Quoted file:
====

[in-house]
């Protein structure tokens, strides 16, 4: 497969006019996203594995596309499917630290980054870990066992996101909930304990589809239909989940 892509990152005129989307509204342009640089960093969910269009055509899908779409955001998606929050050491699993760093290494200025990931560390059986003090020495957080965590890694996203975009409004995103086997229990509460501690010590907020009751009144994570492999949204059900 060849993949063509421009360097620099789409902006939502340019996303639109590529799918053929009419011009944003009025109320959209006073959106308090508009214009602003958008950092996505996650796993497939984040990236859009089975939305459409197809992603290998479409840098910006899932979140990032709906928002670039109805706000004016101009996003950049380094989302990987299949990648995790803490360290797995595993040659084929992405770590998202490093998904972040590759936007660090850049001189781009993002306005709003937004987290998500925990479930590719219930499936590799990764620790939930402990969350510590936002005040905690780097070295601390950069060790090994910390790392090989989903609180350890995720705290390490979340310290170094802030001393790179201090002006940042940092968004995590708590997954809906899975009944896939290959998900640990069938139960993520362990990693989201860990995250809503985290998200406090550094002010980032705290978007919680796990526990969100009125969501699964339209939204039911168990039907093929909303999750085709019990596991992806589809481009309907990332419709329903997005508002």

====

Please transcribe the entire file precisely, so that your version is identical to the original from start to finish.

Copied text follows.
[in-house]
């Protein structure tokens, strides 16, 4: 497969006019996203594995596309499917630290980054870990066992996101909930304990589809239909989940 892509990152005129989307509204342009640089960093969910269009055509899908779409955001998606929050050491699993760093290494200025990931560390059986003090020495957080965590890694996203975009409004995103086997229990509460501690010590907020009751009144994570492999949204059900 060849993949063509421009360097620099789409902006939502340019996303639109590529799918053929009419011009944003009025109320959209006073959106308090508009214009602003958008950092996505996650796993497939984040990236859009089975939305459409197809992603290998479409840098910006899932979140990032709906928002670039109805706000004016101009996003950049380094989302990987299949990648995790803490360290797995595993040659084929992405770590998202490093998904972040590759936007660090850049001189781009993002306005709003937004987290998500925990479930590719219930499936590799990764620790939930402990969350510590936002005040905690780097070295601390950069060790090994910390790392090989989903609180350890995720705290390490979340310290170094802030001393790179201090002006940042940092968004995590708590997954809906899975009944896939290959998900640990069938139960993520362990990693989201860990995250809503985290998200406090550094002010980032705290978007919680796990526990969100009125969501699964339209939204039911168990039907093929909303999750085709019990596991992806589809481009309907990332419709329903997005508002």